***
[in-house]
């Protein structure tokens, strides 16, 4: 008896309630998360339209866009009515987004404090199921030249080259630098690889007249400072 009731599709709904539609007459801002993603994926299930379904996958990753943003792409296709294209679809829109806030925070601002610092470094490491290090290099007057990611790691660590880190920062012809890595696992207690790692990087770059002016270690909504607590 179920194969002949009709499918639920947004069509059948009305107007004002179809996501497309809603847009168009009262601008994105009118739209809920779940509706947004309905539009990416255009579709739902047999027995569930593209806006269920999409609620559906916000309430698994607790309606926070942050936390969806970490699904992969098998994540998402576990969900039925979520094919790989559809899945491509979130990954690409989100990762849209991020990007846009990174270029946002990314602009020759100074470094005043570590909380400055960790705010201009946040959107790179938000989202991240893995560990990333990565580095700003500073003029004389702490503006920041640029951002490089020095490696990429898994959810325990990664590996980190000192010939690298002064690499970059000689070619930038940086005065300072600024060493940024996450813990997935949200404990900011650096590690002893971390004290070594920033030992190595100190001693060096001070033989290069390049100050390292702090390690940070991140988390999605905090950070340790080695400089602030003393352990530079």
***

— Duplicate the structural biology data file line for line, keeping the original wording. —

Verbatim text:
[in-house]
């Protein structure tokens, strides 16, 4: 008896309630998360339209866009009515987004404090199921030249080259630098690889007249400072 009731599709709904539609007459801002993603994926299930379904996958990753943003792409296709294209679809829109806030925070601002610092470094490491290090290099007057990611790691660590880190920062012809890595696992207690790692990087770059002016270690909504607590 179920194969002949009709499918639920947004069509059948009305107007004002179809996501497309809603847009168009009262601008994105009118739209809920779940509706947004309905539009990416255009579709739902047999027995569930593209806006269920999409609620559906916000309430698994607790309606926070942050936390969806970490699904992969098998994540998402576990969900039925979520094919790989559809899945491509979130990954690409989100990762849209991020990007846009990174270029946002990314602009020759100074470094005043570590909380400055960790705010201009946040959107790179938000989202991240893995560990990333990565580095700003500073003029004389702490503006920041640029951002490089020095490696990429898994959810325990990664590996980190000192010939690298002064690499970059000689070619930038940086005065300072600024060493940024996450813990997935949200404990900011650096590690002893971390004290070594920033030992190595100190001693060096001070033989290069390049100050390292702090390690940070991140988390999605905090950070340790080695400089602030003393352990530079």